The most stunning feature of the Colorado River is its Grand Canyon. Grand Canyon was named by Major John Wesley Powell, head of the United States Geological Survey. Powell was the first known person to successfully navigate the Colorado River through Grand Canyon by boat. He named several features along the Colorado River including Glen Canyon, Grand Canyon, The Gates of Lodore, and Flaming Gorge.
During his journey Powell documented the several rock layers present in the Canyon. These layers are the subject of our first option for Grand Canyon’s Beginning and End.
Grand Canyon “began” 1.9 billion years ago as the North American continent was sutured together by drifting tectonic plates. This collision created a great seaside mountain range, and laid the foundation for everything. After that, hundreds of millions of years of sedimentation cycles occurred. Various oceans, rivers, and deserts covered the landscape and set the stage for deep dissection.
Similarly, Grand Canyon “began” six million years ago. Deep below the surface, faults slipped and created the East Kaibab Monocline. This wrinkle in the Earth’s crust altered the landscape, and forced a river to cut around and through it. The river was the Colorado, and its gash is known as the Grand Canyon.
Where does it end? I don’t know, but I can tell you what I think. The Earth is a dynamic system, always in motion. Major tectonic action exists in all directions. To the south, the crust is pulling down and away. To the west the North American and Pacific plates struggle for position. The southeast is the home of the Rio Grande Rift, and place where the North American continent is opening toward the Gulf of Mexico. The Colorado River carves it daily from the inside out.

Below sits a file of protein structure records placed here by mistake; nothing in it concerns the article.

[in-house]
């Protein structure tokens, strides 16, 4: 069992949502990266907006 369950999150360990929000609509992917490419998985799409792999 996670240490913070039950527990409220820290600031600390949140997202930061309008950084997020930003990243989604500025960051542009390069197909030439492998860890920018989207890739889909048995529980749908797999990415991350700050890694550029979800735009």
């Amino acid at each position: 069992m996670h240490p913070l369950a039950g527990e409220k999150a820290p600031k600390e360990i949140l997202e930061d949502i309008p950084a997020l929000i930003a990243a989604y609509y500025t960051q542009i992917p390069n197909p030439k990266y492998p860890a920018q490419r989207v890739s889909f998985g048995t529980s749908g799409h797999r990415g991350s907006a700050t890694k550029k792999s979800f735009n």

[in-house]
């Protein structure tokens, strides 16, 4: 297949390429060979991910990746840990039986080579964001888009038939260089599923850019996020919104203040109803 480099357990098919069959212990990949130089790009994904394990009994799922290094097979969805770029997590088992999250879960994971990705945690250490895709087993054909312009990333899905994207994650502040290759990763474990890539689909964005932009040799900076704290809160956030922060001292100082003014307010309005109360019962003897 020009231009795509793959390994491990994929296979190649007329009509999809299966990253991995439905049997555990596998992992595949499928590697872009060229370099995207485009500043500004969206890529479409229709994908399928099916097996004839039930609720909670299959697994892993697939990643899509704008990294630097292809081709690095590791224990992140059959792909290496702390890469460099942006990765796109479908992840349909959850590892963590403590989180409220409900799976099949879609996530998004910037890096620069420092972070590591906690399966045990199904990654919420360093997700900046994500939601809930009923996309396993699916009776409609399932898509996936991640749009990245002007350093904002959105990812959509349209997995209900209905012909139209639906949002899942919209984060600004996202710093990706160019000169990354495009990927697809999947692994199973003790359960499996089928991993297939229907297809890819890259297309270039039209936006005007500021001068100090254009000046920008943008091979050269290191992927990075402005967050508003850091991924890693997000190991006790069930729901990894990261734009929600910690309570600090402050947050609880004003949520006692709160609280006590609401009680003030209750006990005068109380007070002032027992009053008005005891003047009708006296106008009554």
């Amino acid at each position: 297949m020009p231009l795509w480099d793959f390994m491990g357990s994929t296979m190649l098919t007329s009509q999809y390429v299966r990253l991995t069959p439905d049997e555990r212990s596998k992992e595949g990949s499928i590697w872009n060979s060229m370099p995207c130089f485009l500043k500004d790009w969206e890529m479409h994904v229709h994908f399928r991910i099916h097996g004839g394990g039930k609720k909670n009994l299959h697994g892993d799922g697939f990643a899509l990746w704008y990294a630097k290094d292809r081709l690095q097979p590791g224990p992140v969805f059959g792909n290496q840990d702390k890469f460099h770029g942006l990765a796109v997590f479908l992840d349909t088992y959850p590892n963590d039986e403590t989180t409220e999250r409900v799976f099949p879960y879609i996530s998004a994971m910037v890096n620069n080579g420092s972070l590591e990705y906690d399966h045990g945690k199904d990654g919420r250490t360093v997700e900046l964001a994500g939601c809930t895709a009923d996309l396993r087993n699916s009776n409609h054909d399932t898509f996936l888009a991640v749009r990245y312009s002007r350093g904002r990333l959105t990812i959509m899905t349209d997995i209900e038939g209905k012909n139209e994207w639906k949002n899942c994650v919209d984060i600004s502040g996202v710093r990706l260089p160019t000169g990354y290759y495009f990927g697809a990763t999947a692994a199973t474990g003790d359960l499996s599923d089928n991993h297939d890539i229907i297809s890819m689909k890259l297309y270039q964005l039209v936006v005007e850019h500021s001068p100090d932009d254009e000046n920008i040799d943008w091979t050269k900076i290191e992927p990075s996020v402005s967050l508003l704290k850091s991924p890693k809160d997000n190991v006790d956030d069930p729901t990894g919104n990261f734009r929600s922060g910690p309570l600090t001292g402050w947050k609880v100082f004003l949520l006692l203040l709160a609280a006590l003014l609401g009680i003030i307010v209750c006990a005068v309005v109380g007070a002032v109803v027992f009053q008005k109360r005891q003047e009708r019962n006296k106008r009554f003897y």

Although it will take many millions of years, the actions of these various movements will affect Grand Canyon. The river will carve away the remaining sediment and level itself with the oceans. The uplifted Colorado Plateau will fall back down to sea level, and Grand Canyon will be inundated by the very environments that created it.
Grand Canyon officially begins, in map terms, at Lee’s Ferry in northern Arizona, 50 miles south of the Arizona/Utah border. The Paria river runs into the Colorado, and just below this confluence is Marble Canyon. Glen Canyon dam looms just upstream.
Lee’s Ferry, Marble Canyon, and Glen Canyon Dam
John D. Lee, pioneer of Lee’s Ferry, was an interesting man. He was a different person depending on your perspective. On one side he was a devout member of the LDS and a Mormon pioneer. On the other side he was an outlaw and murderer, accused of participating in the Mountain Meadows Massacre. The massacre killed nearly 120 travelers in a wagon train as part of the “Utah War”. The war was the height of tension between the US Government and the Mormon settlers in Utah.